Collective action arises when the efforts of two or more individuals are needed to achieve an outcome. From the time when humans first walked upright, individuals have relied on the actions of the group for defense, fuel, food (for example, hunting large animals), reconnaissance, charity, and safety. By its nature, collective action involves interdependency among individuals in which the contributions or efforts of one individual influence the actions of other individuals, thus implying a strategic interaction. As society becomes more complex, the need for collective action grows. Globalization has taken this need to new heights. Even the existence of well-functioning markets depends on collective action in the form of contract and regulatory law, standards of weights and measures, a justice system, police, and infrastructure(for example, transportation and communication networks) that provide for the unfettered exchange of property rights.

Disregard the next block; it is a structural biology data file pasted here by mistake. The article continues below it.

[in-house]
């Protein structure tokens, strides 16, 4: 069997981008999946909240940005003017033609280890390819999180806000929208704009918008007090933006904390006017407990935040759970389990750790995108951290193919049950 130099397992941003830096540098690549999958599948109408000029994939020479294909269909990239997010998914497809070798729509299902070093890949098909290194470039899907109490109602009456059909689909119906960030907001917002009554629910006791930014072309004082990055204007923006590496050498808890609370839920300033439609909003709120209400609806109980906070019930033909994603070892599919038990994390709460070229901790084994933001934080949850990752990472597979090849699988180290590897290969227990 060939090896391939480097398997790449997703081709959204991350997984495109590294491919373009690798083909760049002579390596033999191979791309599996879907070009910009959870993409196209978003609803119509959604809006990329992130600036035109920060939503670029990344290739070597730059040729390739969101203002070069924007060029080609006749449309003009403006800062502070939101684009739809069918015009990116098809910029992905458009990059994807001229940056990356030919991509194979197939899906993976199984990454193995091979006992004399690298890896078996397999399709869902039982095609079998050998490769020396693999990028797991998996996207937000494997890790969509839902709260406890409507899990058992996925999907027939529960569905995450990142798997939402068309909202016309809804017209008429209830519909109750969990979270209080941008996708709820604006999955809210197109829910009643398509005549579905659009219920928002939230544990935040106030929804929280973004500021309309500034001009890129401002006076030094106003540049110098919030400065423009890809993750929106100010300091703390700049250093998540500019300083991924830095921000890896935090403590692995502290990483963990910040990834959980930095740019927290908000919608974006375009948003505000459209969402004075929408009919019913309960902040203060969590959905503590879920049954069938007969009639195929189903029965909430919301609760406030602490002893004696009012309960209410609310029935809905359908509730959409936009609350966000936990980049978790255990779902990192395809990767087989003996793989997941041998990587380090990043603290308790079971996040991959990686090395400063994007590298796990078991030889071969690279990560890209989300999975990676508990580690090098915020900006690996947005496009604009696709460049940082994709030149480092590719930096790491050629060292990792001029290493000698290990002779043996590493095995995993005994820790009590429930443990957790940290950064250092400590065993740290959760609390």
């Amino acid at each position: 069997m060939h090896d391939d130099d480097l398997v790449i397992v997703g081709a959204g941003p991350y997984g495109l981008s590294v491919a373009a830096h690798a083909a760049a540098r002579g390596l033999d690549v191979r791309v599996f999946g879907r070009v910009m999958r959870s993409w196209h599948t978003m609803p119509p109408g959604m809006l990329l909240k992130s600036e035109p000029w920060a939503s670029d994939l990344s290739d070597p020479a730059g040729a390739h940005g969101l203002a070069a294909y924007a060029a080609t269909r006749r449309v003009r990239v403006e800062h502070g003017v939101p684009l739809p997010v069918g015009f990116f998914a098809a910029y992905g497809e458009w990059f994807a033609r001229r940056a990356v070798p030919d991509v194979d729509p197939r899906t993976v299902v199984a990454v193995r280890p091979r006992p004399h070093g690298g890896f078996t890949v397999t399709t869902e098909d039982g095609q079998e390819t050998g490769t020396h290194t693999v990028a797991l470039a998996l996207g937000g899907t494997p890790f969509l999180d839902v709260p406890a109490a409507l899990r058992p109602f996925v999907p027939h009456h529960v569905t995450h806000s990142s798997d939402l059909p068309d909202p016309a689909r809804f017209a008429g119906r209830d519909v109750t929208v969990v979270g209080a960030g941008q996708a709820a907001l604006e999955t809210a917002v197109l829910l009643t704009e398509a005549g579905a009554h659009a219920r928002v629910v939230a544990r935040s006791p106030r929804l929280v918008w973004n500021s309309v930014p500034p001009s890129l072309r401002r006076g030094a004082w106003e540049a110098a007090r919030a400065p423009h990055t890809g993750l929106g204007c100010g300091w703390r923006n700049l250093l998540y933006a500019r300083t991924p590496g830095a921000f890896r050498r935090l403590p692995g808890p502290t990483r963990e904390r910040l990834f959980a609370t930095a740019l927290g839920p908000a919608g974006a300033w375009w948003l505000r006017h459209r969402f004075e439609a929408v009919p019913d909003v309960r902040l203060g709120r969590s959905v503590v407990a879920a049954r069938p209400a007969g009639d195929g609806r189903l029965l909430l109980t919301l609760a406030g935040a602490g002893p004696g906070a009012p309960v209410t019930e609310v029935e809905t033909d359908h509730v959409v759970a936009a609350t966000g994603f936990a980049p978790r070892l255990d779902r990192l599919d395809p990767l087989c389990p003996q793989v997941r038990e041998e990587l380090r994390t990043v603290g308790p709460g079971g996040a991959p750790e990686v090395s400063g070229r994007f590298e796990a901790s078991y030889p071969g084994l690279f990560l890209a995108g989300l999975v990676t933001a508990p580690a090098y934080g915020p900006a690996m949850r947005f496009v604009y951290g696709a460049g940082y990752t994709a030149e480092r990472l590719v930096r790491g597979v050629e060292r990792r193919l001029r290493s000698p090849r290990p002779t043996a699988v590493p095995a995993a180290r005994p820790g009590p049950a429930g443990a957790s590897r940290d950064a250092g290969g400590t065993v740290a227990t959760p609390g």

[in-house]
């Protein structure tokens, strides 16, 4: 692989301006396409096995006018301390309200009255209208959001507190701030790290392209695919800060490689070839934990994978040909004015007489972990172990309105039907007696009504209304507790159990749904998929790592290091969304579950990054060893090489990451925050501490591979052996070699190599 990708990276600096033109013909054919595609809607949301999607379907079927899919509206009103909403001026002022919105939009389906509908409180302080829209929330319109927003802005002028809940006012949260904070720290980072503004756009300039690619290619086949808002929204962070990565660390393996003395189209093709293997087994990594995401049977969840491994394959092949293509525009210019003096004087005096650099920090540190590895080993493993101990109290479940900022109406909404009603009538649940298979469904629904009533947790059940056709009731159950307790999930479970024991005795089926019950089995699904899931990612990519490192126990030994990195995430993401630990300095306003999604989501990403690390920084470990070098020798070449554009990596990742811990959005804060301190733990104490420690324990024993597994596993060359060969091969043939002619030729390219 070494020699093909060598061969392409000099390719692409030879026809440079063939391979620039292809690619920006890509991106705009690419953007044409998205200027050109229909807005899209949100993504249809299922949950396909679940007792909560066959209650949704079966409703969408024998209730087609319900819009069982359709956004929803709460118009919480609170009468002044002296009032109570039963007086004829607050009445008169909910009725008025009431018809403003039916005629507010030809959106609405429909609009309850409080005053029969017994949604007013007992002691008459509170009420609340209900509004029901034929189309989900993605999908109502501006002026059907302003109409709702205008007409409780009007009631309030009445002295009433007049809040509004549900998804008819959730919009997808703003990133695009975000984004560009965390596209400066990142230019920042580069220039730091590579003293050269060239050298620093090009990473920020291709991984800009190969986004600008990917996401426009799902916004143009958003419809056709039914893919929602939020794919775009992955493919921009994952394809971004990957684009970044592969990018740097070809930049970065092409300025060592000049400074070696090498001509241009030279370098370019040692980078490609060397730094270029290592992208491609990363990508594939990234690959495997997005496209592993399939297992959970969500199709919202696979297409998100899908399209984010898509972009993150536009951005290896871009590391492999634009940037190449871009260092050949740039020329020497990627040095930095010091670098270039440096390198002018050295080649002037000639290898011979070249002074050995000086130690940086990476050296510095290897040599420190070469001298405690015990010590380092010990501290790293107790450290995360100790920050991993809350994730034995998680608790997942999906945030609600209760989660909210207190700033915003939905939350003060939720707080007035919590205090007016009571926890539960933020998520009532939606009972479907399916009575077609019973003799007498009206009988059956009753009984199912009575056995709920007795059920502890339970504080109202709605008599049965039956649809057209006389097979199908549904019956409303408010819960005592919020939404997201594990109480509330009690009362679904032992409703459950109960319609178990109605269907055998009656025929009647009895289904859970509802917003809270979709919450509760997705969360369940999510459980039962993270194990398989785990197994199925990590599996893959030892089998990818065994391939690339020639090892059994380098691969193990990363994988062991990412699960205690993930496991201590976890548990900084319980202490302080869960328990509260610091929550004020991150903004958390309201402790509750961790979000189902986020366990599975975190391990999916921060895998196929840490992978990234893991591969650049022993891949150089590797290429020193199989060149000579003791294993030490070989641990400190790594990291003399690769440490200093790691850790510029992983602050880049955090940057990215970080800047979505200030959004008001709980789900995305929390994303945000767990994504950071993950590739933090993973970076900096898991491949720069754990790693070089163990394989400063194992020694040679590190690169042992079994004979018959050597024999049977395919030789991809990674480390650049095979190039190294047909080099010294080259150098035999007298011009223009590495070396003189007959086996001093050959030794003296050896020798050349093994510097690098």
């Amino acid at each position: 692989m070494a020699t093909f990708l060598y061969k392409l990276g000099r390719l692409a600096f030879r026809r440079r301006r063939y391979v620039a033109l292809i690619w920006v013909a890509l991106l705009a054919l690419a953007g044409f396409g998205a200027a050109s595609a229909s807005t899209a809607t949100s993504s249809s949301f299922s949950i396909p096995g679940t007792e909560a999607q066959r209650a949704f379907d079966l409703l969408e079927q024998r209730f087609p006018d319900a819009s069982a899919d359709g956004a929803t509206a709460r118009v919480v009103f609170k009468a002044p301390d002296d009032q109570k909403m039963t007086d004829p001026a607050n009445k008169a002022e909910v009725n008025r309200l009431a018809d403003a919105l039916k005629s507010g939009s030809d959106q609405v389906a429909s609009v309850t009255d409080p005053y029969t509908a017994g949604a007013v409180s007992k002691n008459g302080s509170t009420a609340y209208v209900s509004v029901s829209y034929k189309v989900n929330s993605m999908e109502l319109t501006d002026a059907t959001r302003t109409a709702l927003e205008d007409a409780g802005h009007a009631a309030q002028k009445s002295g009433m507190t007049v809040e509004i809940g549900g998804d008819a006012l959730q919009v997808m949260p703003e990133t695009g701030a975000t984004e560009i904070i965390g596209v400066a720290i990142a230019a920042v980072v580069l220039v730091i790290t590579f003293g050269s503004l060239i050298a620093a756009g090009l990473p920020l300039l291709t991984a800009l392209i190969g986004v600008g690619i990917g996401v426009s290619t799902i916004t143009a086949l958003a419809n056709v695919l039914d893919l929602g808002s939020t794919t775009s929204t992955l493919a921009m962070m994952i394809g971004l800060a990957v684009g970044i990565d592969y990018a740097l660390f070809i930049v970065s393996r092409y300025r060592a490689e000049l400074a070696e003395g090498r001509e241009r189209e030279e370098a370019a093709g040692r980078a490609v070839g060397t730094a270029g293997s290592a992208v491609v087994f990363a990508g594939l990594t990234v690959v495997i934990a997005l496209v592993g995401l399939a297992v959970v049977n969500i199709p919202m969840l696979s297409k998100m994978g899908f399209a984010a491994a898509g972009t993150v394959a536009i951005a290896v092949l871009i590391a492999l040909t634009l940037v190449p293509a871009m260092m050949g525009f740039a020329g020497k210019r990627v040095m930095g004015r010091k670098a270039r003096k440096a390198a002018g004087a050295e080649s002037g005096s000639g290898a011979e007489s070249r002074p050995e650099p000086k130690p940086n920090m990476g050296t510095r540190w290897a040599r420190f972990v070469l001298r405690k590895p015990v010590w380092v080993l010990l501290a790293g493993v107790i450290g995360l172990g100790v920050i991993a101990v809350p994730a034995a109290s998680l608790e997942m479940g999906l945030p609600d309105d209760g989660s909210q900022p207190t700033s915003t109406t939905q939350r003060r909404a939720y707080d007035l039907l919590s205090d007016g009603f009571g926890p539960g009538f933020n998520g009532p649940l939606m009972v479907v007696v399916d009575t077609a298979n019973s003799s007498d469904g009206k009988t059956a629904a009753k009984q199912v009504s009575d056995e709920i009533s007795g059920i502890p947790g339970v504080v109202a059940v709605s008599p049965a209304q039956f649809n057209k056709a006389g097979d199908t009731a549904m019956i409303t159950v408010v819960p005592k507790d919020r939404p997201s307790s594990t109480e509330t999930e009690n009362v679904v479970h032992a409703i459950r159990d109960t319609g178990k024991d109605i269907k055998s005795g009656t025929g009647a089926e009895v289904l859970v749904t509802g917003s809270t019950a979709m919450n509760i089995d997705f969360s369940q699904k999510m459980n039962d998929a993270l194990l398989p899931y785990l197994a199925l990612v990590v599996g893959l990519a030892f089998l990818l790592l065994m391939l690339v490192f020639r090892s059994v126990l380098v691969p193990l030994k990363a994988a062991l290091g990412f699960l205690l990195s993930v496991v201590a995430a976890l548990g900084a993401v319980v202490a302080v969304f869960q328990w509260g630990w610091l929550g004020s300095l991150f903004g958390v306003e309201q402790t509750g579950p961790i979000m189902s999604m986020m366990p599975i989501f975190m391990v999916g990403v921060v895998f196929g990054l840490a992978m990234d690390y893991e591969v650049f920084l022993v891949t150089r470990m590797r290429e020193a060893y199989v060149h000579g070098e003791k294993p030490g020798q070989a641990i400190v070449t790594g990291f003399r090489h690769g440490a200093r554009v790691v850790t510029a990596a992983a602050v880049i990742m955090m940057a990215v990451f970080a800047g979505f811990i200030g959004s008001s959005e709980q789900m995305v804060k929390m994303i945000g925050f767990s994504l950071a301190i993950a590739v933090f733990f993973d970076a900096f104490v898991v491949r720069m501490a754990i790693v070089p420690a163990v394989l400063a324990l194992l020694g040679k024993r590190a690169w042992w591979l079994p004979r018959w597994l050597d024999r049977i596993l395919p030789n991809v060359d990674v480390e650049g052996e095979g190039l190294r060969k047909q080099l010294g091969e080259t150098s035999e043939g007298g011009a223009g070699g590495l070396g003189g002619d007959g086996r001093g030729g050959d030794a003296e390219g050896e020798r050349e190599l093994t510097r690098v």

Collective action is partly associated with the provision of pure public goods whose benefits are nonrival and nonexcludable. Benefits are nonrival when a unit of the good can be consumed by one individual without detracting, in the slightest, from the consumption opportunities still available for others from the same unit. Like magic, a nonrival good can be used by more and more people without a noticeable degradation in quality or quantity. Reducing air pollution gives a nonrival benefit, since my breathing the cleaner air does not reduce the benefits of the improved air quality available for others. Similarly, uncovering the cure for a disease helps everyone – an application of the cure to one person does not limit the cure's application to others.